Despite its sometimes accusatory rhetoric, the actual actions on the ground taken by the Bush administration have been prudent and wise, and I am happy to give them credit for this.
It strikes me there is a huge contrast between the prudence displayed in those actions and the belligerence expressed so many times by McCain.
Journalists and others should ask McCain: “What, actually, would you have done differently? Would you have put US troops into this fight? How would you have supported them there?”
It strikes me that McCain’s rhetoric– including his repeated expressions of strong and completely uncritical support for Pres. Saakashvili– have been irresponsible and incendiary.
Why is Barack Obama not calling him on this?
Why is Obama not putting forward a strong and compelling alternative to the belligerent and dangerous approach espoused by McCain? Surely he can see that the US public doesn’t want another war? (Especially one that it has zero hope of winning.)
I just want to come back, for a moment, to the question of what it is that NATO used to do, back when it still it had a rationale. What it did was deter the Russians from sending their massive ground troops into the industrial heartlands of Western Europe.
NATO succeeded precisely because it succeeded at deterring. It didn’t succeed at fighting, because thanks to the success of the deterrence it never had to fight.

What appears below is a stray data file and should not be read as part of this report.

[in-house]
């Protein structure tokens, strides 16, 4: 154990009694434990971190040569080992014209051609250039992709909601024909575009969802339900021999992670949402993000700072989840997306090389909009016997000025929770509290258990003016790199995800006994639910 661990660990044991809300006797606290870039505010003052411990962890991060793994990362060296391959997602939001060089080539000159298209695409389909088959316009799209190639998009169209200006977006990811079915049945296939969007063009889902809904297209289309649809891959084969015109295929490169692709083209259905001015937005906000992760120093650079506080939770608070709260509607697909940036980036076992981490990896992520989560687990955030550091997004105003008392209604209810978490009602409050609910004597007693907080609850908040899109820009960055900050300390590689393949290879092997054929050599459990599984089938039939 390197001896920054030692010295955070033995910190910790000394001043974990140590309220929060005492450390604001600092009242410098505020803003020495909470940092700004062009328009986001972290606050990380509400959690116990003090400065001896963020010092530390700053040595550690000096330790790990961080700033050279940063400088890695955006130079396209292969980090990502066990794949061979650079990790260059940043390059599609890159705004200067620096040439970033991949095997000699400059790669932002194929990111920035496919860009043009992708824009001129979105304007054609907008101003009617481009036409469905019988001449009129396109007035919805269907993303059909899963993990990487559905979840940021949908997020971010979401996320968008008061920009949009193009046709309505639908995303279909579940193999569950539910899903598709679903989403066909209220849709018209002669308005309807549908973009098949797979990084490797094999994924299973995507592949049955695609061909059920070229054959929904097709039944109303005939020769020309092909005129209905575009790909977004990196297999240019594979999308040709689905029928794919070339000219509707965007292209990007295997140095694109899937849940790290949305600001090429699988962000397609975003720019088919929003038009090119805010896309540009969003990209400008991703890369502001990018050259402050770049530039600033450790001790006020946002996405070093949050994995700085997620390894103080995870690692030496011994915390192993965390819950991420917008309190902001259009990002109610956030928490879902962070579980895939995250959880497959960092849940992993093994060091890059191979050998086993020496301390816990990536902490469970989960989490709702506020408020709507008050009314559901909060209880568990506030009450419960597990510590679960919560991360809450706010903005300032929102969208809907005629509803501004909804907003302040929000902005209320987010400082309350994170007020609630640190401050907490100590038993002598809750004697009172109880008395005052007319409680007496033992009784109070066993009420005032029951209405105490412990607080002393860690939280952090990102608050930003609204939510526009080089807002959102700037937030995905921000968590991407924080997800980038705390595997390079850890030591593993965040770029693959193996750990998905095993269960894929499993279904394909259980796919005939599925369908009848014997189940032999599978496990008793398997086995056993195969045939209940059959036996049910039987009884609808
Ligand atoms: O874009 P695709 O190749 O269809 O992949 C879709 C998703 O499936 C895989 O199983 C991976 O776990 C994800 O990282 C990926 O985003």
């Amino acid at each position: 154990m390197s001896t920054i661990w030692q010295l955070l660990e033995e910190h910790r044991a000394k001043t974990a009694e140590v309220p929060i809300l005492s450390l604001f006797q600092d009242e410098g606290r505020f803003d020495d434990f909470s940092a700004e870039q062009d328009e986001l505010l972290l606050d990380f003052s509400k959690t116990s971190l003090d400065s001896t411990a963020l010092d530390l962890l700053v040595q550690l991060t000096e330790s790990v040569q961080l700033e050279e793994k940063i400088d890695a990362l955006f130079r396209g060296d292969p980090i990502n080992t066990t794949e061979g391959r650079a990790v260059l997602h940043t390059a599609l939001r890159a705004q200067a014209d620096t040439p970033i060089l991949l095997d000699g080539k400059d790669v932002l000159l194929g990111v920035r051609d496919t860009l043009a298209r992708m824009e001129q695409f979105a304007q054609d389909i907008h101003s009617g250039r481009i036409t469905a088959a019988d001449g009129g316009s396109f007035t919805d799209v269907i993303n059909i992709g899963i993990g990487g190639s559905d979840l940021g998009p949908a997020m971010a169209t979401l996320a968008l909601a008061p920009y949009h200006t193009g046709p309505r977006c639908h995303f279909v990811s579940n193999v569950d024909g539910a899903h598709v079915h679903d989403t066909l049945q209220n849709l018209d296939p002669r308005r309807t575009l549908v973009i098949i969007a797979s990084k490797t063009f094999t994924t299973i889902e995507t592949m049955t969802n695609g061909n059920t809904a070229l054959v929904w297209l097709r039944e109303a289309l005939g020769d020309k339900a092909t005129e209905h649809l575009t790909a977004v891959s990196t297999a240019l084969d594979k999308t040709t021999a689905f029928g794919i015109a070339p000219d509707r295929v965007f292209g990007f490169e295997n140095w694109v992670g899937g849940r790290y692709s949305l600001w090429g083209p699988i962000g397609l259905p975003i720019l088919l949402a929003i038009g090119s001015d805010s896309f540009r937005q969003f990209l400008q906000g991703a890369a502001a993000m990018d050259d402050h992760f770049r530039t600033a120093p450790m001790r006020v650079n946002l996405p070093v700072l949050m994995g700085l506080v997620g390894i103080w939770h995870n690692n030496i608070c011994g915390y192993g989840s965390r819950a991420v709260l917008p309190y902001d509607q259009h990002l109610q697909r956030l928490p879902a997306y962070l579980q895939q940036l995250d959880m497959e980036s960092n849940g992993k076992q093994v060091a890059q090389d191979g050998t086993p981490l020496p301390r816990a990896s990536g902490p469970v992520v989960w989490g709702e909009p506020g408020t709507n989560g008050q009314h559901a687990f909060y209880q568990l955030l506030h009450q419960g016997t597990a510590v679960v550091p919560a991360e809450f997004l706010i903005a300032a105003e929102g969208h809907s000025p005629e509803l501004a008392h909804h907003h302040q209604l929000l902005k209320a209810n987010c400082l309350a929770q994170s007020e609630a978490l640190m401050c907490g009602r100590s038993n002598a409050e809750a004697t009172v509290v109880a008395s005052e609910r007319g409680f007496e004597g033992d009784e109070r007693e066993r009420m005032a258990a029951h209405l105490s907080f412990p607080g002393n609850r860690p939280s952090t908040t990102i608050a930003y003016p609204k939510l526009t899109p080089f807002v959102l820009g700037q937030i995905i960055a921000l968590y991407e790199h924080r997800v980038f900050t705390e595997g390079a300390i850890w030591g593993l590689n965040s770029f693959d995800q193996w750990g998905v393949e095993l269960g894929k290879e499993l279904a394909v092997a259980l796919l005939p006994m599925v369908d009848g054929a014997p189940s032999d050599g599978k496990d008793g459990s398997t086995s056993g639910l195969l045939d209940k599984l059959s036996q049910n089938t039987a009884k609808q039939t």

Georgia is not an industrial heartland of Europe. On August 8, Georgia was not a member of NATO. If it had been, NATO’s crisis would have been even sharper and more immediate– because even if it had been a “member” of NATO, very few NATO members would have come to its aid.
But member of NATO or not, the war in Georgia has shown that the old western doctrine of “deterrence” failed on that occasion.
One caveat, though: This was deterrence still at the strictly sub-nuclear level. (And that in itself is also significant. What utility at all do nuclear weapons have today?)
Deterrence, it strikes me, is closely linked to a desire (or, a readiness) to achieve significant strategic goals through “shock and awe.” Yet the whole world has now seen that even “shock and awe” didn’t bring Bush a strategic victory in Iraq, just as it didn’t bring Olmert one in Lebanon.
Military power just ain’t as useful in “foreign” encounters as it used to be. (To be discussed later, not now: the extent to which Ossetia, Abkhazia, and Georgia are actually “foreign” for Russia. Military power did prove “useful” for Russia there; and lack of a working, indigenous national-defense strategy proved disastrous for Saakashvili…)
As of now, Georgia’s military forces have been just about stripped of all their capabilities. I’m sure the Russians have been fascinated to look at all the computers, drone-control systems, naval electronics, and other military hardware and software they’ve been carting home from all the Georgian military bases they’ve over-run in the past ten days.
A question: How many sensitive US or NATO systems have been compromised as a result?
Another, more important question: What will be the outcome of the negotiations that will doubtless occur over the Georgians’ ability to rebuild their military, given that it would be starting, as of now, from somewhere around ground zero?
… Okay, I realize this is a slightly rambly post, but I’m too tired to divide it up better or do any other form of high-level editing on it. I just want to note here, finally, that The National Interest, the uber-Realist mag published by the Nixon Center, has a couple of very good pieces on Georgia/Russia on its website today.
This one is a very well-informed ‘Realist’ take on the whole Russia question, by Flynt Leverett and Hillary Mann Leverett.
They write: